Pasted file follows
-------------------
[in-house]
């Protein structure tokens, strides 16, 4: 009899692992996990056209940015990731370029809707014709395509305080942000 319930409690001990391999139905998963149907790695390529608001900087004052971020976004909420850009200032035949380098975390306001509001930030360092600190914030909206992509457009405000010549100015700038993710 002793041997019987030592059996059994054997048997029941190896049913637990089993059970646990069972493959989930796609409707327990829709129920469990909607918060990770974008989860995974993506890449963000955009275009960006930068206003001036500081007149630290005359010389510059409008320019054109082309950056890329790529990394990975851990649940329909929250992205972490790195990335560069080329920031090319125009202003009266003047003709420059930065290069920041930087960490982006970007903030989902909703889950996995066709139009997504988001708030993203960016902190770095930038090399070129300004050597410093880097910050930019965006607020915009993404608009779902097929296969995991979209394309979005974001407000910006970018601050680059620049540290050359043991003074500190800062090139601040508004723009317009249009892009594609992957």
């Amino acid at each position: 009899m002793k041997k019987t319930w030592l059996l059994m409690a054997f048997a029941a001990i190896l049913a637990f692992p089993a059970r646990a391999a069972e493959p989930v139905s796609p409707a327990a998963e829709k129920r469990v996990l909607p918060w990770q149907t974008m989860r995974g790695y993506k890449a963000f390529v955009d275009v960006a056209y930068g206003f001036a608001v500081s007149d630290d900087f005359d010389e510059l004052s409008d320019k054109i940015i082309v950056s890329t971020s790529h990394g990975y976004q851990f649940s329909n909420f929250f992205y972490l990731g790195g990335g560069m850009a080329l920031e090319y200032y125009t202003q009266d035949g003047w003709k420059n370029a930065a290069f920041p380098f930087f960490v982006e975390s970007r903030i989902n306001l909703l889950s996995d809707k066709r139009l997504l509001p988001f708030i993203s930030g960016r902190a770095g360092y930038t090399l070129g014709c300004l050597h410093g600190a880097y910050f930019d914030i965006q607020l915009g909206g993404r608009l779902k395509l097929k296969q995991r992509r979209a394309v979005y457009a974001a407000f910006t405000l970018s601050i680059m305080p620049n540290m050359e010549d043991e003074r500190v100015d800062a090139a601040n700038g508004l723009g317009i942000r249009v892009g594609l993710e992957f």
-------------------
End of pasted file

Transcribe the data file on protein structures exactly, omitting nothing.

[in-house]
């Protein structure tokens, strides 16, 4: 009899692992996990056209940015990731370029809707014709395509305080942000 319930409690001990391999139905998963149907790695390529608001900087004052971020976004909420850009200032035949380098975390306001509001930030360092600190914030909206992509457009405000010549100015700038993710 002793041997019987030592059996059994054997048997029941190896049913637990089993059970646990069972493959989930796609409707327990829709129920469990909607918060990770974008989860995974993506890449963000955009275009960006930068206003001036500081007149630290005359010389510059409008320019054109082309950056890329790529990394990975851990649940329909929250992205972490790195990335560069080329920031090319125009202003009266003047003709420059930065290069920041930087960490982006970007903030989902909703889950996995066709139009997504988001708030993203960016902190770095930038090399070129300004050597410093880097910050930019965006607020915009993404608009779902097929296969995991979209394309979005974001407000910006970018601050680059620049540290050359043991003074500190800062090139601040508004723009317009249009892009594609992957």
């Amino acid at each position: 009899m002793k041997k019987t319930w030592l059996l059994m409690a054997f048997a029941a001990i190896l049913a637990f692992p089993a059970r646990a391999a069972e493959p989930v139905s796609p409707a327990a998963e829709k129920r469990v996990l909607p918060w990770q149907t974008m989860r995974g790695y993506k890449a963000f390529v955009d275009v960006a056209y930068g206003f001036a608001v500081s007149d630290d900087f005359d010389e510059l004052s409008d320019k054109i940015i082309v950056s890329t971020s790529h990394g990975y976004q851990f649940s329909n909420f929250f992205y972490l990731g790195g990335g560069m850009a080329l920031e090319y200032y125009t202003q009266d035949g003047w003709k420059n370029a930065a290069f920041p380098f930087f960490v982006e975390s970007r903030i989902n306001l909703l889950s996995d809707k066709r139009l997504l509001p988001f708030i993203s930030g960016r902190a770095g360092y930038t090399l070129g014709c300004l050597h410093g600190a880097y910050f930019d914030i965006q607020l915009g909206g993404r608009l779902k395509l097929k296969q995991r992509r979209a394309v979005y457009a974001a407000f910006t405000l970018s601050i680059m305080p620049n540290m050359e010549d043991e003074r500190v100015d800062a090139a601040n700038g508004l723009g317009i942000r249009v892009g594609l993710e992957f």